Investors still waiting for shares of Microsoft Corp. to break out of their 10-year funk might want to switch gears to the post-PC era.
This is the new world where bulky software that bogs down your computer is replaced by online services delivered over high-speed wireless networks and onto devices that fire up in seconds instead of minutes. And it's a place that is increasingly dominated by three public companies and one social networking giant.
Apple Inc., Google Inc., Amazon.com Inc. and Facebook Inc. are at the forefront of the move to cloud computing, which promises to be a subscription gold mine for the companies that can build the best "ecosystems" encompassing apps and services.
"We've never had four companies growing at the scale that those four are in aggregate, in customers, cash flow, partners, software development tools, and so on," Eric Schmidt, Google's executive chairman and past chief executive officer, told a Wall Street Journal conference this month. He calls this troupe, the "gang of four."
No one at this point can accurately predict which of these companies will eventually come out on top. But for investors, one smart move is to place bets on all three (Facebook still hasn't committed to an IPO).
In the post-PC era, the emphasis is no longer on who controls the desktop operating system, but who has the best platform to connect devices and cloud services.
The "cloud" refers to a model where files are stored in remote data centres and synchronize automatically with changes made at the device end. The benefits include backed-up data, less clutter on the user's device and the ability to access the content from multiple devices through an Internet connection.
Cloud computing was pushed more than a decade ago by companies such as Sun Microsystems Inc. as a means to side step cumbersome operating systems from Microsoft. But the idea was ahead of its time, and only recently became practical after the introduction of high-speed wireless networks and more powerful handheld devices such as Apple's iPad and Google's Android-powered smart phones.
Apple is arguably in the lead, with some of the best-selling hardware and market-leading online content. This week, chief executive officer Steve Jobs introduced the company's iCloud service, which will collect all of a user's content, from music to videos to documents, and place it on Apple servers accessible from other Apple devices.
"We are going to demote the PC to just be a device. We are going to move the digital hub, the centre of your digital life, into the cloud," Mr. Jobs told a San Francisco audience on Tuesday.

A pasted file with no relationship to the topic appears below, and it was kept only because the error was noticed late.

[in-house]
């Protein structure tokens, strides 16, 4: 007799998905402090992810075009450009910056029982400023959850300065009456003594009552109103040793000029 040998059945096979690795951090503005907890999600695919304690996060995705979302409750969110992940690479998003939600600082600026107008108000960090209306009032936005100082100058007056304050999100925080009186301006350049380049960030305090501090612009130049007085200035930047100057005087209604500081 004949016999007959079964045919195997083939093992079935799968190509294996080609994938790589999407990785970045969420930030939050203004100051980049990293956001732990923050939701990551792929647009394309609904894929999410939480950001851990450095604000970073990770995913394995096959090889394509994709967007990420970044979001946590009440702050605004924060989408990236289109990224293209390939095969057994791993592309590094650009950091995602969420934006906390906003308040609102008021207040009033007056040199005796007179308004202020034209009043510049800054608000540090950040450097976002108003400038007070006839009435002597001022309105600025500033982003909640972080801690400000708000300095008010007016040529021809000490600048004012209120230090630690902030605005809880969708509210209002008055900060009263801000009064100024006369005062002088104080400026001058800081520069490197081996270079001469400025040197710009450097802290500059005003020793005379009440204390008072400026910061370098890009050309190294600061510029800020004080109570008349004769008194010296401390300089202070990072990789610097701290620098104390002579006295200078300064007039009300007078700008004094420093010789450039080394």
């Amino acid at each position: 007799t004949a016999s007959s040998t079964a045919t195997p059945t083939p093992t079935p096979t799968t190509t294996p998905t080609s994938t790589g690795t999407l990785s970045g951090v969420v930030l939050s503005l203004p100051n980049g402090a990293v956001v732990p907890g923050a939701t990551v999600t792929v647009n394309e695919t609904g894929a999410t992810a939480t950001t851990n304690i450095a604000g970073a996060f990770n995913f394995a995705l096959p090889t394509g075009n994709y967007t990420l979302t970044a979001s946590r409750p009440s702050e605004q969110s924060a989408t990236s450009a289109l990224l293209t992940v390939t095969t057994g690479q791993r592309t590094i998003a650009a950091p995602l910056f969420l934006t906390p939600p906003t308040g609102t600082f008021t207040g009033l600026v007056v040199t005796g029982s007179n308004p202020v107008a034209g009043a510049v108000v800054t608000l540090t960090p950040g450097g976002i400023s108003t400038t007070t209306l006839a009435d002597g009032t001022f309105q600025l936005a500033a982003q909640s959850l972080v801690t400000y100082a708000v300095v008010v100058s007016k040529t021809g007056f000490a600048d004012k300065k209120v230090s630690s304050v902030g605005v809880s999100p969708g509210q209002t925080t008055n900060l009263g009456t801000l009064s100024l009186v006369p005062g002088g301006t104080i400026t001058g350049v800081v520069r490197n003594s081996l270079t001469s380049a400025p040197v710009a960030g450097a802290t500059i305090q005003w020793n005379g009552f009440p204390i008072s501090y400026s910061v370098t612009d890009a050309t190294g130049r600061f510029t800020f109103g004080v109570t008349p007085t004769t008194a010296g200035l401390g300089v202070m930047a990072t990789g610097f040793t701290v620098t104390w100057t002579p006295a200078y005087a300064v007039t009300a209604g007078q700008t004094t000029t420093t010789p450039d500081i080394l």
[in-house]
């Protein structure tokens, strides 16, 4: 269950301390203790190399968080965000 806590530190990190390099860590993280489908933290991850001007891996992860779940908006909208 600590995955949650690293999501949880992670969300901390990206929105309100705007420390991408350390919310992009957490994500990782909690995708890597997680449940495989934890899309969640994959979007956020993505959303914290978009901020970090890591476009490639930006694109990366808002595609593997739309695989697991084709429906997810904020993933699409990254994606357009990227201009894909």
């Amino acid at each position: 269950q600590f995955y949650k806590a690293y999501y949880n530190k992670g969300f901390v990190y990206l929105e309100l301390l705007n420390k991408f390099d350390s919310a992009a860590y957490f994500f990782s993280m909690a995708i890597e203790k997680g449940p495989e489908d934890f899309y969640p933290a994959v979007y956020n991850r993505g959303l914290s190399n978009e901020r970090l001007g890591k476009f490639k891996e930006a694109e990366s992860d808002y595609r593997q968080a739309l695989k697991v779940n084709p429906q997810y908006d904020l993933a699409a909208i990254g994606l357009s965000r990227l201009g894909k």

Highlighting how powerful Apple has become in this shifting landscape, recent data from research firm IHS iSuppli show that the Cupertino, Calif.-based company is now the largest purchaser of semiconductors, topping even Hewlett-Packard Co., the world's No. 1 computer maker. At a time when the smart phone market is outgrowing the PC market by more than fourfold, Apple spent 61 per cent of its semiconductor budget in 2010 on wireless products. In comparison, Hewlett-Packard spent 82 per cent of its budget on desktops, notebooks and servers.
"Apple remains the best technology company on the planet with numerous catalysts on the horizon," says Brian Marshall, an analyst with Gleacher & Co. in San Francisco. The company's business model is becoming stronger all the time. International sales of iPhones are in early innings, it enjoys an increasingly rich revenue mix and it is adding to its $65.8-billion (U.S.) cash horde at a rapid clip, he says.
Mr. Marshall rates the stock a "buy" with a price target of $450. That value is based on 13 times next year's estimated share profit, plus 70 per cent of net cash that the company boasts (about $70 a share).
Mr. Marshall says potential challenges for Apple in the future include a slowdown in the expansion of international smart phone sales, a decrease in the relatively high subsidy that wireless carriers pay the company for each iPhone activation, and any decline in innovation - currently led by Mr. Jobs.
Both Google and Amazon bring their own unique strengths to the cloud computing market. Amazon's Web services unit has been selling companies cloud services for five years, allowing them to ramp up storage and requisition computing power as needed. In March, Amazon stepped into the consumer cloud space, launching a music streaming service called Cloud Drive.
Building on the success of its Kindle e-reader, the company reportedly plans to introduce its own tablet computer in the next year, running on Google's Android platform. Amazon is also poised to start its own publishing arm shortly.
Heath Terry, of Canaccord Genuity Corp. in New York, rates the shares a "buy" and has a $220 price target on them, computed at 37 times next year's estimated share profit, excluding cash.
Google, meanwhile, has commandeered the largest share of the smart phone market with its Android software, which it gives away to handset manufacturers. It hopes that the proliferation of Android devices will seed the market for its online services, which generate advertising revenue.
Last month, Google began allowing individuals to rent and stream movies through its Android Market and YouTube video site. It is also testing a music cloud storage service called Music Beta. But similar to Amazon, it has so far been unable to negotiate licensing agreements with the major record labels, putting it at a disadvantage to Apple.
Google also recently introduced Chromebook. The device, made by Samsung Electronics Co. and Acer Inc., builds upon its Chrome operating system, introduced in 2009, which acts like a Web browser and stores all data online.
Sales growth: 52%
1-yr return: 33%
Sales growth: 24%
1-yr return: 7%
Sales growth: 39.6%
1-yr return: 58%
P/E is trailing 12-months; price-to-book is last quarter; sales growth is last fiscal year.
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